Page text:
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Perchlorate Impacts Thyroid at Low Doses

A common ingredient in rocket fuel, perchlorate has contaminated groundwater across the United States. It's been found in milk, fruit, and vegetables, as well. At high levels, perchlorate can inhibit the function of the thyroid gland, leading to hypothyroidism in adults. Now, a large study published yesterday in Environmental Health Perspectives shows that much lower levels of perchlorate, traditionally considered safe, can be detrimental to thyroid function in women. "It's stunning," says endocrinologist Thomas Zoeller of the University of Massachusetts, Amherst.

Perchlorate interferes with the thyroid gland's uptake of iodine, which it uses to make the hormone thyroxine that regulates metabolism. The effects in the new study were seen in women who consume less than 100 micrograms of iodine a day, an amount below which, on a population scale, is associated with hypothyroidism, according to the World Health Organization. Thirty-six percent of women in the United States fall below that figure. While overall thyroid function was still in normal ranges in these women, the changes are of concern for pregnant women. Fetuses are particularly sensitive to changes in thyroxine, which is important for neural development.

The study was conducted by the Centers for Disease Control and Prevention (CDC) in Atlanta, Georgia. As part of a regular health survey, researchers measure the levels of some 300 chemicals in a representative sample of people. The new study, led by CDC's Benjamin Blount and Jim Pirkle, examined the urinary levels of perchlorate and blood levels of thyroxine and thyroid stimulating hormone (TSH) in 2299 men and women aged 12 and older.

Perchlorate had no apparent impact on thyroid hormones in men. For women, higher levels of perchlorate correlated with more TSH. Because iodine deficiency heightens the effect of perchlorate, the team more closely examined those women with less than 100 micrograms iodine per liter of urine. The thinking went that these women might be especially sensitive to perchlorate. For these women, perchlorate was strongly correlated with a small-to-moderate fall in thyroxine and a similar-sized rise in TSH. (When thyroxine is falling, TSH stimulates the thyroid to make more.) "We were not expecting to see the effect," Pirkle says, because previous studies--which tended to combine men and women in the analysis--had shown no effects at higher levels of perchlorate. It's not known why women are more susceptible, but they have higher rates of hypothyroidism than men do.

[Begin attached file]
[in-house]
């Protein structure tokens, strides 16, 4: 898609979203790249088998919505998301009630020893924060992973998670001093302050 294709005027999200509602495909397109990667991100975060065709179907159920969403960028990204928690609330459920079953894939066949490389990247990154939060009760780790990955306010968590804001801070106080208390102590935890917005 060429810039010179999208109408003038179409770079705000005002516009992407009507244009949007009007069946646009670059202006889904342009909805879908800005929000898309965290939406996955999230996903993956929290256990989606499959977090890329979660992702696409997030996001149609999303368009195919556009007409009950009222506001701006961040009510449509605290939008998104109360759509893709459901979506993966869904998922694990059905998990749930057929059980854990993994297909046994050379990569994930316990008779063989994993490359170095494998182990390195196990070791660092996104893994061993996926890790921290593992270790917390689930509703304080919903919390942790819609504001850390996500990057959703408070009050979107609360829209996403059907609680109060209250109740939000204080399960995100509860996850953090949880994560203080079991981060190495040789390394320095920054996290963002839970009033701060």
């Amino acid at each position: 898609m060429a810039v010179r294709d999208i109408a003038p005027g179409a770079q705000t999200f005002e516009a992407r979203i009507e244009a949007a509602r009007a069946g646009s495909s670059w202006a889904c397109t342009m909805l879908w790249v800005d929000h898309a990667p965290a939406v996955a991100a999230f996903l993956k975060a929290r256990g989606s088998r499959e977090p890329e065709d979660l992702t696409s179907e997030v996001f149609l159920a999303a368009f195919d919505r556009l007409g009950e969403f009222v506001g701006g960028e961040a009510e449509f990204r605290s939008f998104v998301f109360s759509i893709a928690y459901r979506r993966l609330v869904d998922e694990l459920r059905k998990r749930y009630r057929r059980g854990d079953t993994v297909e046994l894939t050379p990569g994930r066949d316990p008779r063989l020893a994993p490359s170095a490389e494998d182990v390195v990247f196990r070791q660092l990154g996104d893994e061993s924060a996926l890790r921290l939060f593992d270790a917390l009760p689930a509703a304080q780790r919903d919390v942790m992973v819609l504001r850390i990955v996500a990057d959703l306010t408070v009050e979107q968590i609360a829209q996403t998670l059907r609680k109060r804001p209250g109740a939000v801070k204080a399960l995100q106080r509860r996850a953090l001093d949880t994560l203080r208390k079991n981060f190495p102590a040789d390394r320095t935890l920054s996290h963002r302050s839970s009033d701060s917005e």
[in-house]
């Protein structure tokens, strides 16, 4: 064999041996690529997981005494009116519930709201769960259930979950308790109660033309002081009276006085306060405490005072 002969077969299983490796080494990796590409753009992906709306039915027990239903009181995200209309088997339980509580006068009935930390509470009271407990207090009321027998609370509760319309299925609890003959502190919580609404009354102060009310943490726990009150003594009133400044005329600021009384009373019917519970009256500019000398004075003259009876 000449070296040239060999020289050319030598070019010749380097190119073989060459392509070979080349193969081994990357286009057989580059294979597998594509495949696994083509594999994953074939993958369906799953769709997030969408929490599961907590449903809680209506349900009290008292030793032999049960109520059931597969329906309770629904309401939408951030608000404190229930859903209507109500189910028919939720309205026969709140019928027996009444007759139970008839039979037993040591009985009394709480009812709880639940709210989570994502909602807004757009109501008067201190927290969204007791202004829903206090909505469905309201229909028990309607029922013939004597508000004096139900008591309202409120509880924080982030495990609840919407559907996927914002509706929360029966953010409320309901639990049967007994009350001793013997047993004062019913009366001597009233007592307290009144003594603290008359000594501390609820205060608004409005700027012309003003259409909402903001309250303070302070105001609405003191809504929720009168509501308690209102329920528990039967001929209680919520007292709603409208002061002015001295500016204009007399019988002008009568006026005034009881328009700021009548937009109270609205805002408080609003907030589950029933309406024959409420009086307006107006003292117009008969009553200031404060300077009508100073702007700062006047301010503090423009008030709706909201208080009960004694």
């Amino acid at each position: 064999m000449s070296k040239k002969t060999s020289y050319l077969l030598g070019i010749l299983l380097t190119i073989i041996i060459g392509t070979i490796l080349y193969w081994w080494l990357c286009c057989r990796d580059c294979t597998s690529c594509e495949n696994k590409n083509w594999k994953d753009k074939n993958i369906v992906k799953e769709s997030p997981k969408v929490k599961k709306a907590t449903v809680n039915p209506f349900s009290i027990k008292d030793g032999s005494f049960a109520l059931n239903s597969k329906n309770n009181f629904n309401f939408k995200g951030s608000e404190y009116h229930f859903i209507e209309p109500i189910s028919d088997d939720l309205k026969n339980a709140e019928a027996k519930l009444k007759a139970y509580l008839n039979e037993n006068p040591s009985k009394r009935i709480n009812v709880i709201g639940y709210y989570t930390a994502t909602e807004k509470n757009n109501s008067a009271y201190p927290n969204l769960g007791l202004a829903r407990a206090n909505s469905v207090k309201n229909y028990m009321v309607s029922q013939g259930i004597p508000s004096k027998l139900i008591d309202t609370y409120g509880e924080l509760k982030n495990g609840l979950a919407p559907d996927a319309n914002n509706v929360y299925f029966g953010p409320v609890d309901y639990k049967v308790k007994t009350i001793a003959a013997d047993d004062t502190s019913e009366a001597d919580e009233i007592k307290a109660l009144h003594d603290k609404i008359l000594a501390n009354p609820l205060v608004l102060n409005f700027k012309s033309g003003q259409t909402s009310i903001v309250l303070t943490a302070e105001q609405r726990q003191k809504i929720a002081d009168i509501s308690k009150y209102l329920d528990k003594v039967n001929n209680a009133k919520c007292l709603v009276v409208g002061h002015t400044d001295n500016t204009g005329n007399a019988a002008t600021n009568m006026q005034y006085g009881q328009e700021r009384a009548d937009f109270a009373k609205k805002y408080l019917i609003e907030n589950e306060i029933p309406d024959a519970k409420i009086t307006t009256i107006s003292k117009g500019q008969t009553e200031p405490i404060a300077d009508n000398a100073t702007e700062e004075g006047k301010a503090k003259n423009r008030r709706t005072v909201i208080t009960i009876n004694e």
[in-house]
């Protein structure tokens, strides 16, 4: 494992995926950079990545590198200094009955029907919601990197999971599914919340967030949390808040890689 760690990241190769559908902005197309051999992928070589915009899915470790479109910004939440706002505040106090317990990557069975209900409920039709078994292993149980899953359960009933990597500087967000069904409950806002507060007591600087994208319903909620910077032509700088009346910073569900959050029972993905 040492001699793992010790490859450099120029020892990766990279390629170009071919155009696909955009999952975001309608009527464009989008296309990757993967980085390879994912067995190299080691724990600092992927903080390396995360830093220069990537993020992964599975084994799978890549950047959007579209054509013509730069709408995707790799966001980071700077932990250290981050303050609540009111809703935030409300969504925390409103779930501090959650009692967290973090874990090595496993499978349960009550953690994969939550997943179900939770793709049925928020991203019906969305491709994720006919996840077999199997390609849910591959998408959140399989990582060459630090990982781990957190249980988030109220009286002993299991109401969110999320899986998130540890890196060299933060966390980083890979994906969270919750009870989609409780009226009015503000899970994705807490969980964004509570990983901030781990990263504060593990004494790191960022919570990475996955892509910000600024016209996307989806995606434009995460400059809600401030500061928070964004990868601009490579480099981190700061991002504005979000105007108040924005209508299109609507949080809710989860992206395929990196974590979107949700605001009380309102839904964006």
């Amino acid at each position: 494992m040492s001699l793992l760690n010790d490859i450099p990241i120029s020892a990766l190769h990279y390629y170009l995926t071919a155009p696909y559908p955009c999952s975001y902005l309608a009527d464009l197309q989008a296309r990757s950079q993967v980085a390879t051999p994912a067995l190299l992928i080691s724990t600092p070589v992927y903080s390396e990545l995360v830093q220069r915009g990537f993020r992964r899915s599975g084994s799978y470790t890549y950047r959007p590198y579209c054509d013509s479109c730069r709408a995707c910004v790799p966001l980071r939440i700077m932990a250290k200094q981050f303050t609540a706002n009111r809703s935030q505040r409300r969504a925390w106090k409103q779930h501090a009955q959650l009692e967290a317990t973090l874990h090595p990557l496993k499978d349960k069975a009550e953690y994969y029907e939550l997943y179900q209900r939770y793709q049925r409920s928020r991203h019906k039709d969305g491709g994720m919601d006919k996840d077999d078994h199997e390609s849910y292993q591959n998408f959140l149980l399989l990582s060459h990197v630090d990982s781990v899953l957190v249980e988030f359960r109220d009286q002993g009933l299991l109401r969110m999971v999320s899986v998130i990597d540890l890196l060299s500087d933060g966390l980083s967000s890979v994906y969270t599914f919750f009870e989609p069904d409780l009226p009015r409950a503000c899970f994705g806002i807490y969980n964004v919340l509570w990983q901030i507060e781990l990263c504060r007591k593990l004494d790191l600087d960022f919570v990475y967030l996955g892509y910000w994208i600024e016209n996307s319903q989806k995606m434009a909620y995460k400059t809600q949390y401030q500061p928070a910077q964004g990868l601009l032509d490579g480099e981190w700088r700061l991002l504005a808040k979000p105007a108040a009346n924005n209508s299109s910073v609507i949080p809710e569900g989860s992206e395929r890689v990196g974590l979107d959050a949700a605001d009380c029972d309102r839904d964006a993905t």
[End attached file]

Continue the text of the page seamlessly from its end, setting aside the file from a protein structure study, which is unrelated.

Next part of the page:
CDC is planning a follow-up study to confirm the findings; it is also planning to investigate levels in pregnant women and cord blood of neonates. Meanwhile, Pirkle notes that just a half teaspoon of iodized salt provides an adequate amount of iodine to minimize perchlorate's hazardous effects.

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